On October 3, 2017, members of the Senate Committee on Transport and Communications toured the University of Waterloo Centre for Automotive Research, also known as WatCar. Senators participated in an automated vehicle demonstration with the University of Waterloo’s Autonomoose, the nickname engineering students use for their automated vehicle project.
WatCar was one of the first three organizations along with the Erwin-Hymer Group, and Blackberry QNX, approved to test automated vehicles under the government of Ontario’s autonomous vehicles (AV) pilot program.
Senators Dennis Dawson, Art Eggleton, and Pierre-Hugues Boisvenu received briefings from professors Steven Waslander, Krzysztof Czarnecki, Sebastian Fischmeister, and Charlie Rossi, engineering and innovation director from the Erwin Hymer Group, to learn more about automated vehicles and vehicle research. The Erwin Hymer Group is an international auto manufacturer active in the Kitchener-Waterloo tech and innovation corridor. They have been testing and monitoring a Mercedes-Benz Sprinter Van at different levels of automation.
“In order to ensure Canada is not falling behind the United States and countries in Europe, we must ensure legislation and the regulatory process keep up with technology in a timely fashion. Whether we are ready or not, AV technology will be hitting the roads,” Senator Dawson said.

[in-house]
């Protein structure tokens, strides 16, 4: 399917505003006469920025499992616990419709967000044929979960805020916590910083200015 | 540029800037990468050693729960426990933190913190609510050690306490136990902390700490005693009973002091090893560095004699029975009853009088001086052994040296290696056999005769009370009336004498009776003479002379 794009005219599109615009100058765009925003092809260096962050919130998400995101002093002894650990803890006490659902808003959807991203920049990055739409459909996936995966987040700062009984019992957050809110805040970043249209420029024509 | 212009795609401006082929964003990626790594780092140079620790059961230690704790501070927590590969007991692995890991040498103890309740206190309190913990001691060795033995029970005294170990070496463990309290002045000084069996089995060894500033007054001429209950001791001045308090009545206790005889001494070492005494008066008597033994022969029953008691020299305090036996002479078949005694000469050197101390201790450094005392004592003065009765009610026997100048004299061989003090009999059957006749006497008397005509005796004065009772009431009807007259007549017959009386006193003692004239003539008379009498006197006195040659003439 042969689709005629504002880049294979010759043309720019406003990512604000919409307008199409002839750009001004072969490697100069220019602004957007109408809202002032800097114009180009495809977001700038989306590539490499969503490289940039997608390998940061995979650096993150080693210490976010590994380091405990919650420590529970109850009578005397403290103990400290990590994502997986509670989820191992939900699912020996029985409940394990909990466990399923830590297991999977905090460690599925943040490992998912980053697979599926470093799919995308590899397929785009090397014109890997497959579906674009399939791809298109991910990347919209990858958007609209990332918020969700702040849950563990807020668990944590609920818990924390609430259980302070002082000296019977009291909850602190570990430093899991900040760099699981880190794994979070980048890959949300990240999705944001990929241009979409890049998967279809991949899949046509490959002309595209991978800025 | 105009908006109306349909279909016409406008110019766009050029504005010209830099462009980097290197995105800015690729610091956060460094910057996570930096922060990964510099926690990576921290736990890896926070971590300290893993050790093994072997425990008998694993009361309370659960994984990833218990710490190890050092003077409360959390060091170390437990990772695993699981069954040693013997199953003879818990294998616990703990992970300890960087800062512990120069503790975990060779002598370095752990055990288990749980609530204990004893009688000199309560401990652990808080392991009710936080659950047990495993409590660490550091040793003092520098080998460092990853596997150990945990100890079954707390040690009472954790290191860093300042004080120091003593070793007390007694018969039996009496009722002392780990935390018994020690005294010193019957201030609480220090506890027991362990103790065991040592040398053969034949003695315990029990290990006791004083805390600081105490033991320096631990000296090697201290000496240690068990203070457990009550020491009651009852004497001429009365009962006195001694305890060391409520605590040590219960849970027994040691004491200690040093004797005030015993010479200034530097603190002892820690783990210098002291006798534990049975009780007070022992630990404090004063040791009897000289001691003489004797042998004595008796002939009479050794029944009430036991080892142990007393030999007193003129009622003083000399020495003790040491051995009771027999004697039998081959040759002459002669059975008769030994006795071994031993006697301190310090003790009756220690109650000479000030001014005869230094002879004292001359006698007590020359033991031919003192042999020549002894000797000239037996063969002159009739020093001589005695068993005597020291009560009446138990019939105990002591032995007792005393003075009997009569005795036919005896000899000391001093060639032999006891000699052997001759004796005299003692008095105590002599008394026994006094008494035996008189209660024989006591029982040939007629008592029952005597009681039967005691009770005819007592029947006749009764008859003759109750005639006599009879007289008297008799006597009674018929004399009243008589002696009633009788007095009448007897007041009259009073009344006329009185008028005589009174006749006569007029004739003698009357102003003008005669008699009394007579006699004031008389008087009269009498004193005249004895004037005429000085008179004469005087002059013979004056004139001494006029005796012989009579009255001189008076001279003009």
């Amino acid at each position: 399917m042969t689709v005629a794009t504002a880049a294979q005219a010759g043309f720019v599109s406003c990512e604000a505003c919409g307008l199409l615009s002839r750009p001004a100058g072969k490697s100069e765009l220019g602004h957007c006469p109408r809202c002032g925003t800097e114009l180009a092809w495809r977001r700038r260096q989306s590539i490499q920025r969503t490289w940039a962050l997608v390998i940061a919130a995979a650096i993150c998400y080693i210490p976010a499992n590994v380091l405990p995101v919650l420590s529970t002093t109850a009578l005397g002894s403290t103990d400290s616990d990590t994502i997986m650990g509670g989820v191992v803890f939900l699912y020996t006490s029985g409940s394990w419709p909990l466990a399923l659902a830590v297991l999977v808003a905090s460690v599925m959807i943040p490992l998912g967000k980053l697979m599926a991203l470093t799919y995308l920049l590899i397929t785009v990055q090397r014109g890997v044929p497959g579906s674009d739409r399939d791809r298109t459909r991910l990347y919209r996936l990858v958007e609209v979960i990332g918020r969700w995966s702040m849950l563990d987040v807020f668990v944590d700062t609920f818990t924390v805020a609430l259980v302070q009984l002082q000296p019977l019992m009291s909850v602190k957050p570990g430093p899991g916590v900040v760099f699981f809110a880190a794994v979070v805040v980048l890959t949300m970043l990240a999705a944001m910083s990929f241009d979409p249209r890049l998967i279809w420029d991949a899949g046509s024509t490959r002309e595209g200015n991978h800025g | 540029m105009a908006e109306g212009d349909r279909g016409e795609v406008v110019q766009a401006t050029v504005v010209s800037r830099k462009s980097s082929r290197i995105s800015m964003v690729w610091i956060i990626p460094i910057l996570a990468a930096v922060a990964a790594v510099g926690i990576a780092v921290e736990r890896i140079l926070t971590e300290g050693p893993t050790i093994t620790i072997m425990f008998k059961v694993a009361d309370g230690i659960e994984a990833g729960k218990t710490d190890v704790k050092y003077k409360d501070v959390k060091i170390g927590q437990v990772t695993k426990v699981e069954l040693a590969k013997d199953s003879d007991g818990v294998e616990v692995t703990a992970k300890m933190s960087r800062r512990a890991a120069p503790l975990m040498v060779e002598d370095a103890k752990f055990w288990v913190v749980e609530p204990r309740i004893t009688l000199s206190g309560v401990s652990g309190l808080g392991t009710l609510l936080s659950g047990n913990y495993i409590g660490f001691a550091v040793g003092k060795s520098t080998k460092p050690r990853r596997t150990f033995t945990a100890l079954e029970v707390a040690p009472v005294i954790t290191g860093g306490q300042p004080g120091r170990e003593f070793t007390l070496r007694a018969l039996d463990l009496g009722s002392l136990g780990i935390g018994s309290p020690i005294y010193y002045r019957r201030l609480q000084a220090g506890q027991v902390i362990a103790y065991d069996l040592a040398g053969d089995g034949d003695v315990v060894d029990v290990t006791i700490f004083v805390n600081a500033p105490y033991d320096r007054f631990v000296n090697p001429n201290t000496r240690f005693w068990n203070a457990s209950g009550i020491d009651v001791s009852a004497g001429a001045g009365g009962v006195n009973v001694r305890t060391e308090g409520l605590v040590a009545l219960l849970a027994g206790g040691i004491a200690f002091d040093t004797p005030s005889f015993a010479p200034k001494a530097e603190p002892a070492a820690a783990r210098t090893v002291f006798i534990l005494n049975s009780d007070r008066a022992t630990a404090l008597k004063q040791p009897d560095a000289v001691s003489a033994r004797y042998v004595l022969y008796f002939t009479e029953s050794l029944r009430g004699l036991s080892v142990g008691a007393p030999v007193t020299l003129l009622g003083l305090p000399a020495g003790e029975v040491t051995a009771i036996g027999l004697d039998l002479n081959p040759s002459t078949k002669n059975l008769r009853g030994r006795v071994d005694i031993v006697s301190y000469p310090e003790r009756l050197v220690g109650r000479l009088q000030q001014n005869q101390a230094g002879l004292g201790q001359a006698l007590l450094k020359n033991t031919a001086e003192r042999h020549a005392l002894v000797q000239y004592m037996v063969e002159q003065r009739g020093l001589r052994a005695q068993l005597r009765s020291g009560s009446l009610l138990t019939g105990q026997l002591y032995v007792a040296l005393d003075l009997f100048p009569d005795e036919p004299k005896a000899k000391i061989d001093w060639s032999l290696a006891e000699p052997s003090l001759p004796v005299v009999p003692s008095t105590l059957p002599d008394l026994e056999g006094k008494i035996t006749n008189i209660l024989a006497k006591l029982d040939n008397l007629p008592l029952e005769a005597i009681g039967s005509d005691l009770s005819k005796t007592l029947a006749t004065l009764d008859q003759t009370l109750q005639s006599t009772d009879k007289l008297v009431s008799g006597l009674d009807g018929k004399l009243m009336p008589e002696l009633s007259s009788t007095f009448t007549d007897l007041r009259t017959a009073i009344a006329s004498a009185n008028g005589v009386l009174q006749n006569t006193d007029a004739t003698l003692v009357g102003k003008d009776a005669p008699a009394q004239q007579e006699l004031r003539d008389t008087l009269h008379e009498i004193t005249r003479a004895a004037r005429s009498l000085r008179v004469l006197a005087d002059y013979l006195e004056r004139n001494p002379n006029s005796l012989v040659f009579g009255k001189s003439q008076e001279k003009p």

Senators learned about current research and development programs to encourage pilot projects, safety challenges, cybersecurity, and motorhome development for the automated vehicles and connected vehicles sectors. “Politicians need to ensure there is public confidence in AVs once they hit the road. This involves ironing out issues related to safety, security and collection of personal data,” Senator Eggleton said.
For Senator Bosivenu, the lack of leadership was top of mind. “The government will need to determine who will be in charge of leading the future of AVs in Canada. Based on what we’ve seen at WatCar, it would be wise to include the Waterloo region as their research is conducted in collaboration with the private sector.”
The committee has been studying the regulatory and technical issues related to the deployment of connected and automated vehicles since March 2016. This study will also consider the long-term implications and challenges of these technologies, such as their impacts on privacy, energy, land use, transportation demand, training and employment.
The committee intends to release a report by December 31, 2017.